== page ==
Poppies in my Garden of Love
We’ve had a plethora of tributes to Mom this month, so I’m going to plant another group in our Garden of Love, a group who has given or continues to give their all for our safety and well-being. Of course, being that today is Memorial Day, you can guess of whom I speak.
Our gallant heroes of the Armed Forces have kept our country and our lives safe and free to pursue the happiness declared in the Declaration of Independence since the 1700’s. Only when the War Between the States ended in the 1860’s did we decide to officially honor the war dead. Today, I hope that honor extends to those still living and to those still serving in our nation’s military units.
Many towns lay claim to the origination of a memorial day and the official proclamation came by General John A. Logan and was first observed on May 30, 1868 when flowers were placed on the graves of the Union and Confederate dead at Arlington National Cemetery. Individual states were slow to recognize it, but honoring our military is now celebrated in almost every state on the last Monday in May.
My childhood memories include parades in my small hometown and war veterans passing out poppies for everyone to pin on their lapel or blouse. I didn’t know why at the tender age of less than eight; I just thought the red flower was pretty and loved wearing one. The significance came from a poem “In Flanders Fields”, where Moina Michael, in 1915, wrote her own poem in reply:
We cherish too, the Poppy red
That grows on fields where valor led,
It seems to signal to the skies
That blood of heroes never dies.
She then birthed the idea to wear red poppies on Memorial Day. Just before Memorial Day in 1922, the VFW started nationally selling poppies.
Other times in my life, I’ve attended the Changing of the Guard and watched as they lay a wreath at the Tomb of the Unknown Soldier in Arlington National Cemetery. It is truly a touching ceremony. Not even in church, have I heard the complete and utter silence this ritual brings.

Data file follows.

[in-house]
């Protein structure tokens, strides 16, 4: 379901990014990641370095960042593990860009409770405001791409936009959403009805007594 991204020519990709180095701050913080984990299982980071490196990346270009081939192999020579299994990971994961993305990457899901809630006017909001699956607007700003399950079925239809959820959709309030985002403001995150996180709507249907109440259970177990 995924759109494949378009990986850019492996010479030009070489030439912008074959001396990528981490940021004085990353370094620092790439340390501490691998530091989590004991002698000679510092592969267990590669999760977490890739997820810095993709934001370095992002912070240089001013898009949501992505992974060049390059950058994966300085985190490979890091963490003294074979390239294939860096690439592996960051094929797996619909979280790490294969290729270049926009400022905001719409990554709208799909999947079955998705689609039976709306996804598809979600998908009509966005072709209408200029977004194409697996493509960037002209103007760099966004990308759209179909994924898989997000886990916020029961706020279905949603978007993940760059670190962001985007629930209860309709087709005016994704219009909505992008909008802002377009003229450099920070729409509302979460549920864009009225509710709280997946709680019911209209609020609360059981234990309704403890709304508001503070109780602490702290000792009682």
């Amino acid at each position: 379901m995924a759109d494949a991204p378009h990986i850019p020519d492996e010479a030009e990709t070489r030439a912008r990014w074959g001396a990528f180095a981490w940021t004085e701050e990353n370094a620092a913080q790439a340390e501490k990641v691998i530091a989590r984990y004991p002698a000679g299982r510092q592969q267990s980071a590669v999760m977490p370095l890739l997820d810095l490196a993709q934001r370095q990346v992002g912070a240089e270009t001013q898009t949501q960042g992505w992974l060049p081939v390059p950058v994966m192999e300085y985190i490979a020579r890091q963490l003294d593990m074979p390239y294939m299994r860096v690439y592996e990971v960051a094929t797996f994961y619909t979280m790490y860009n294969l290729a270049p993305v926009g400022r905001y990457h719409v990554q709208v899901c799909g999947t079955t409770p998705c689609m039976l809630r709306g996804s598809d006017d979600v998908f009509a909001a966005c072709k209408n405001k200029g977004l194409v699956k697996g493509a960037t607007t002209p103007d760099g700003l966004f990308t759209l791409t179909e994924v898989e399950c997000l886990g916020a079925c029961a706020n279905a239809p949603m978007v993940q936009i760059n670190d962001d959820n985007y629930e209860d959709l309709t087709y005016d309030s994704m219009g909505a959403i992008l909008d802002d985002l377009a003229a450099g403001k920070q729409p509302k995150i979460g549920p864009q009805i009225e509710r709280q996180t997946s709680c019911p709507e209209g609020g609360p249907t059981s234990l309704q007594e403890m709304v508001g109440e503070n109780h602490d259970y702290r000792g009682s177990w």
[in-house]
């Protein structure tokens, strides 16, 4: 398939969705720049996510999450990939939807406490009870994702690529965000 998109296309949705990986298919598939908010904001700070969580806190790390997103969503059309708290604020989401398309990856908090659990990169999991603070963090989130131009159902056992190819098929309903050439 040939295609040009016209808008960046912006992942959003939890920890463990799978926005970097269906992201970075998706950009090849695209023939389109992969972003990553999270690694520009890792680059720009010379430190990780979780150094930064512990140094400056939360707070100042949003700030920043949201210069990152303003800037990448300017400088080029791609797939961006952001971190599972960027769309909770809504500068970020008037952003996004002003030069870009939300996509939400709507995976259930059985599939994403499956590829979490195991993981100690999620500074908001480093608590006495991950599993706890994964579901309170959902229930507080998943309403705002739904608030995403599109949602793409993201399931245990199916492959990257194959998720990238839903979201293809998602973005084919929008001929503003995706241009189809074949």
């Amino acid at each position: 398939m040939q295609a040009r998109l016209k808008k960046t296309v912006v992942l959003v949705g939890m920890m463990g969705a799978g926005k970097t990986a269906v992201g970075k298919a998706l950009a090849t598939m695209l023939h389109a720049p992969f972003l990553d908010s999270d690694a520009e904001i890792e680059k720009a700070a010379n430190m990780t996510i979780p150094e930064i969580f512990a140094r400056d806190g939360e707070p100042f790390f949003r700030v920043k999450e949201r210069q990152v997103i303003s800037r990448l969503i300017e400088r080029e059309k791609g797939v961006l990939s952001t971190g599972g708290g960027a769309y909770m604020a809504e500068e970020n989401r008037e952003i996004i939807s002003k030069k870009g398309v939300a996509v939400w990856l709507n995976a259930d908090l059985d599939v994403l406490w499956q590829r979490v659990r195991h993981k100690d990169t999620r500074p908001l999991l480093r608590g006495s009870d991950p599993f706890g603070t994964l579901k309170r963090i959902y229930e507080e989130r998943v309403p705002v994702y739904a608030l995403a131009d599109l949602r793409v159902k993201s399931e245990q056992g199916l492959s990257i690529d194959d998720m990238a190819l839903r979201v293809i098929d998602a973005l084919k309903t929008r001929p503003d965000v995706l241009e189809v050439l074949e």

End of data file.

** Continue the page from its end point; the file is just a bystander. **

Today and for the last few years, the Hall County Sheriff’s Department here in Gainesville, Georgia holds a ceremony honoring one of our local service people who has gone above and beyond the call of duty during their time in service. There are speakers, prayers, the singing of our National Anthem and many thanks for a job well done. Members of the Sheriff’s Department Honor Guard stage their own version of the Changing of the Guard and Watch similar to the one at Arlington. They do this formal procedure for a 24-hour period beginning at midnight on Memorial Day. Another stirring sight to watch that brings chills to one’s spine and prayers of thanks that we live in the United States of America.
I hope we all take a moment today to remember those who have given all they had to give – their lives – and those who still protect us today, that we might enjoy the freedom of picnics, parades, and partying with friends and loved ones.
Please join with me and list in your comment, friends and relatives, living or deceased who have served for us in the military. And share with us how you celebrate.
I watch our local parade, attend the Honor Service for local Veterans, watch my son participate in the Honor Guard ceremony, then swim and cook out with my family. In the evening, I will attend a concert given by the Northwinds Symphonic Band.
My personal military heroes:
John Barnett – great-great-grandfather – Confederate Army – War Between the States
Raphael Barnett -- father – US Army – World War II
Mac McConnell – cousin – US Navy – Career
Thomas Alexzulian – former student and pen pal – US Marines
Jim Hart – classmate – US Army – Vietnam
Leon Ellis – hometown acquaintance – US Army – POW Vietnam
Barry Ladd -- friend -- Gulf War
Seth Strickland -- son of a friend -- serving in Iraq
May God bless each and every military personnel and their families.